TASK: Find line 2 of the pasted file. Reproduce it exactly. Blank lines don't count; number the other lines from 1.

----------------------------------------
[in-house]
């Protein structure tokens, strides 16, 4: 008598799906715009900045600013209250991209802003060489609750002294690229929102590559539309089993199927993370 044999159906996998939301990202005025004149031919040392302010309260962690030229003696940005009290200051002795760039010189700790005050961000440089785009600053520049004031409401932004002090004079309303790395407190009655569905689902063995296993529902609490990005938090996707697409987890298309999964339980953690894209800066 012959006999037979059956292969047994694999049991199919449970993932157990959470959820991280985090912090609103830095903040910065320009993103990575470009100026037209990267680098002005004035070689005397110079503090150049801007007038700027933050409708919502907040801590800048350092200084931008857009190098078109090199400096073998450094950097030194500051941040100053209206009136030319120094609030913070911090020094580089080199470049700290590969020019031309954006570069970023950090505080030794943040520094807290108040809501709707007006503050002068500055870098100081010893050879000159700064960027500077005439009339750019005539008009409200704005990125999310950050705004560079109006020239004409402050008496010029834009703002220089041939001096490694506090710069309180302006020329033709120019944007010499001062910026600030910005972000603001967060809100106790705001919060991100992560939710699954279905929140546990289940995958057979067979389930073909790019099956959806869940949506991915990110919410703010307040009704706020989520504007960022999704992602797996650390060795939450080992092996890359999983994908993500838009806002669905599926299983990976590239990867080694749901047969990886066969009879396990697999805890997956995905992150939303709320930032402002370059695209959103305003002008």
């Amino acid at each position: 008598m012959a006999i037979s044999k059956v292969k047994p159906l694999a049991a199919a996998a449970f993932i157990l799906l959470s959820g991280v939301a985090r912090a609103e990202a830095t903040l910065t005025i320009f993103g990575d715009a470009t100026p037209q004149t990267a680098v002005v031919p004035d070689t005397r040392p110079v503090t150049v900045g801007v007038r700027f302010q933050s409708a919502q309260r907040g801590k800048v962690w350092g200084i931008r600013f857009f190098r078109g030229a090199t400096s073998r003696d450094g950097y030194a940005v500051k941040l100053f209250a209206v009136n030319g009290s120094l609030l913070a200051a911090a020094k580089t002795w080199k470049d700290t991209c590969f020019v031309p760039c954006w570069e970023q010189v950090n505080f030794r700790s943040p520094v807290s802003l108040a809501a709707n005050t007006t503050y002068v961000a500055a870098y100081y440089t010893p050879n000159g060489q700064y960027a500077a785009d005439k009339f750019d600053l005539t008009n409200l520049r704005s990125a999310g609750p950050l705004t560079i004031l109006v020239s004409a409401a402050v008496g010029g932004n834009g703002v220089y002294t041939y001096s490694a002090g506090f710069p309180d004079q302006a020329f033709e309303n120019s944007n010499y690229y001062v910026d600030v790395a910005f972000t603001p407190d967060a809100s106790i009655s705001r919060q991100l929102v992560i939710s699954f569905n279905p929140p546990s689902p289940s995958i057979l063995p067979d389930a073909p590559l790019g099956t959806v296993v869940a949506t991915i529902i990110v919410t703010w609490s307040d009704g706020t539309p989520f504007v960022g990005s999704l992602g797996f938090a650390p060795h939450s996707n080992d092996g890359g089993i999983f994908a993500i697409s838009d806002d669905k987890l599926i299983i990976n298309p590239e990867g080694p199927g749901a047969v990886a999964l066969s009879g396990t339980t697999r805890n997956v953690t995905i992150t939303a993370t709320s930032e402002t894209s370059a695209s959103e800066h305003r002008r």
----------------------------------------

């Protein structure tokens, strides 16, 4: 008598799906715009900045600013209250991209802003060489609750002294690229929102590559539309089993199927993370 044999159906996998939301990202005025004149031919040392302010309260962690030229003696940005009290200051002795760039010189700790005050961000440089785009600053520049004031409401932004002090004079309303790395407190009655569905689902063995296993529902609490990005938090996707697409987890298309999964339980953690894209800066 012959006999037979059956292969047994694999049991199919449970993932157990959470959820991280985090912090609103830095903040910065320009993103990575470009100026037209990267680098002005004035070689005397110079503090150049801007007038700027933050409708919502907040801590800048350092200084931008857009190098078109090199400096073998450094950097030194500051941040100053209206009136030319120094609030913070911090020094580089080199470049700290590969020019031309954006570069970023950090505080030794943040520094807290108040809501709707007006503050002068500055870098100081010893050879000159700064960027500077005439009339750019005539008009409200704005990125999310950050705004560079109006020239004409402050008496010029834009703002220089041939001096490694506090710069309180302006020329033709120019944007010499001062910026600030910005972000603001967060809100106790705001919060991100992560939710699954279905929140546990289940995958057979067979389930073909790019099956959806869940949506991915990110919410703010307040009704706020989520504007960022999704992602797996650390060795939450080992092996890359999983994908993500838009806002669905599926299983990976590239990867080694749901047969990886066969009879396990697999805890997956995905992150939303709320930032402002370059695209959103305003002008």